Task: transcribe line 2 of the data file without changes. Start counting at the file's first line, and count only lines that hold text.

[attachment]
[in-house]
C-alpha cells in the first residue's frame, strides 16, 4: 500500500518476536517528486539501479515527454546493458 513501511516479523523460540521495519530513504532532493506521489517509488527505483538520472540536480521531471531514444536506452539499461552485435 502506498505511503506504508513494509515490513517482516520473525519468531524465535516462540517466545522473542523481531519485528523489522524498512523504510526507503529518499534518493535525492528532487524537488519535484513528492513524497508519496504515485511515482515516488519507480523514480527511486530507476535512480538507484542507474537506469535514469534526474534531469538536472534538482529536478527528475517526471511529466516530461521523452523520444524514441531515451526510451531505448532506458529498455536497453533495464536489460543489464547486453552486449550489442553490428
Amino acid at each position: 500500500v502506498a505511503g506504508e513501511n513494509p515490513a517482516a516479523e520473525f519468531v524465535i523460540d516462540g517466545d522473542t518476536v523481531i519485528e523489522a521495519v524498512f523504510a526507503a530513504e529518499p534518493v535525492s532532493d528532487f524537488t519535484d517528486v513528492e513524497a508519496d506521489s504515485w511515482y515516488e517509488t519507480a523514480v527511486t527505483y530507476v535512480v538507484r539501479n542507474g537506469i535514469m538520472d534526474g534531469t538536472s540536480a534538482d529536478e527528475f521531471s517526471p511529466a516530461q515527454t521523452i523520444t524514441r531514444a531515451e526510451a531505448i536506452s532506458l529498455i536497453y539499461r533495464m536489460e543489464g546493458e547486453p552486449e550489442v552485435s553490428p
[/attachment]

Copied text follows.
C-alpha cells in the first residue's frame, strides 16, 4: 500500500518476536517528486539501479515527454546493458 513501511516479523523460540521495519530513504532532493506521489517509488527505483538520472540536480521531471531514444536506452539499461552485435 502506498505511503506504508513494509515490513517482516520473525519468531524465535516462540517466545522473542523481531519485528523489522524498512523504510526507503529518499534518493535525492528532487524537488519535484513528492513524497508519496504515485511515482515516488519507480523514480527511486530507476535512480538507484542507474537506469535514469534526474534531469538536472534538482529536478527528475517526471511529466516530461521523452523520444524514441531515451526510451531505448532506458529498455536497453533495464536489460543489464547486453552486449550489442553490428